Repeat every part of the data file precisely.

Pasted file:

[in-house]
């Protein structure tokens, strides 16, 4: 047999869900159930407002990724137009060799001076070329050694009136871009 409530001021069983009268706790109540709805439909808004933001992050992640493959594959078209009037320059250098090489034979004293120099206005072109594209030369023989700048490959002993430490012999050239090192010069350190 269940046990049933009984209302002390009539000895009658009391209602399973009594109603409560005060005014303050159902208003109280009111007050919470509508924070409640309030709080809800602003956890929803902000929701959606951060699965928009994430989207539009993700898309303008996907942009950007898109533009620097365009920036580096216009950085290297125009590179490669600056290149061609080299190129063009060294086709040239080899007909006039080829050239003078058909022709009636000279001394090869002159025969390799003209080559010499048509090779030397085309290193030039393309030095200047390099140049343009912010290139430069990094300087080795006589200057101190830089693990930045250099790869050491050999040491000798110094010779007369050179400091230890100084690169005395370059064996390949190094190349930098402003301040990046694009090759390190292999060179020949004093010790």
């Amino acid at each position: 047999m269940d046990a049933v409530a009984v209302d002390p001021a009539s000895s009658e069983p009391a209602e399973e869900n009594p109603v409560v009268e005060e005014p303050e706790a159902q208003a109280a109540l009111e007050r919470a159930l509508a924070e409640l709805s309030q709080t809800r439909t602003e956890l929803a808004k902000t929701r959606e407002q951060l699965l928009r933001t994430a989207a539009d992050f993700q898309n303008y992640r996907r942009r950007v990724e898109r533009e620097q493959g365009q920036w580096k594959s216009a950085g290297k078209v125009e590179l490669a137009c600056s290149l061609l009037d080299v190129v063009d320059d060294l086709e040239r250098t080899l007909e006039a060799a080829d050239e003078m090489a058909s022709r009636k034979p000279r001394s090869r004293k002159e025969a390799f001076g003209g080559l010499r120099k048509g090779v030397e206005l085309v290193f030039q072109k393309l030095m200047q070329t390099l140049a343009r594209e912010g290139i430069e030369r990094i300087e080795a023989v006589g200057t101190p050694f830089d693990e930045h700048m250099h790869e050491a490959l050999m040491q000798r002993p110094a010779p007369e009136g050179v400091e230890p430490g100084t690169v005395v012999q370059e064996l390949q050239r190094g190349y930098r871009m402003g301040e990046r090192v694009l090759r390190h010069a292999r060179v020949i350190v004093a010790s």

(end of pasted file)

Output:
[in-house]
């Protein structure tokens, strides 16, 4: 047999869900159930407002990724137009060799001076070329050694009136871009 409530001021069983009268706790109540709805439909808004933001992050992640493959594959078209009037320059250098090489034979004293120099206005072109594209030369023989700048490959002993430490012999050239090192010069350190 269940046990049933009984209302002390009539000895009658009391209602399973009594109603409560005060005014303050159902208003109280009111007050919470509508924070409640309030709080809800602003956890929803902000929701959606951060699965928009994430989207539009993700898309303008996907942009950007898109533009620097365009920036580096216009950085290297125009590179490669600056290149061609080299190129063009060294086709040239080899007909006039080829050239003078058909022709009636000279001394090869002159025969390799003209080559010499048509090779030397085309290193030039393309030095200047390099140049343009912010290139430069990094300087080795006589200057101190830089693990930045250099790869050491050999040491000798110094010779007369050179400091230890100084690169005395370059064996390949190094190349930098402003301040990046694009090759390190292999060179020949004093010790």
């Amino acid at each position: 047999m269940d046990a049933v409530a009984v209302d002390p001021a009539s000895s009658e069983p009391a209602e399973e869900n009594p109603v409560v009268e005060e005014p303050e706790a159902q208003a109280a109540l009111e007050r919470a159930l509508a924070e409640l709805s309030q709080t809800r439909t602003e956890l929803a808004k902000t929701r959606e407002q951060l699965l928009r933001t994430a989207a539009d992050f993700q898309n303008y992640r996907r942009r950007v990724e898109r533009e620097q493959g365009q920036w580096k594959s216009a950085g290297k078209v125009e590179l490669a137009c600056s290149l061609l009037d080299v190129v063009d320059d060294l086709e040239r250098t080899l007909e006039a060799a080829d050239e003078m090489a058909s022709r009636k034979p000279r001394s090869r004293k002159e025969a390799f001076g003209g080559l010499r120099k048509g090779v030397e206005l085309v290193f030039q072109k393309l030095m200047q070329t390099l140049a343009r594209e912010g290139i430069e030369r990094i300087e080795a023989v006589g200057t101190p050694f830089d693990e930045h700048m250099h790869e050491a490959l050999m040491q000798r002993p110094a010779p007369e009136g050179v400091e230890p430490g100084t690169v005395v012999q370059e064996l390949q050239r190094g190349y930098r871009m402003g301040e990046r090192v694009l090759r390190h010069a292999r060179v020949i350190v004093a010790s």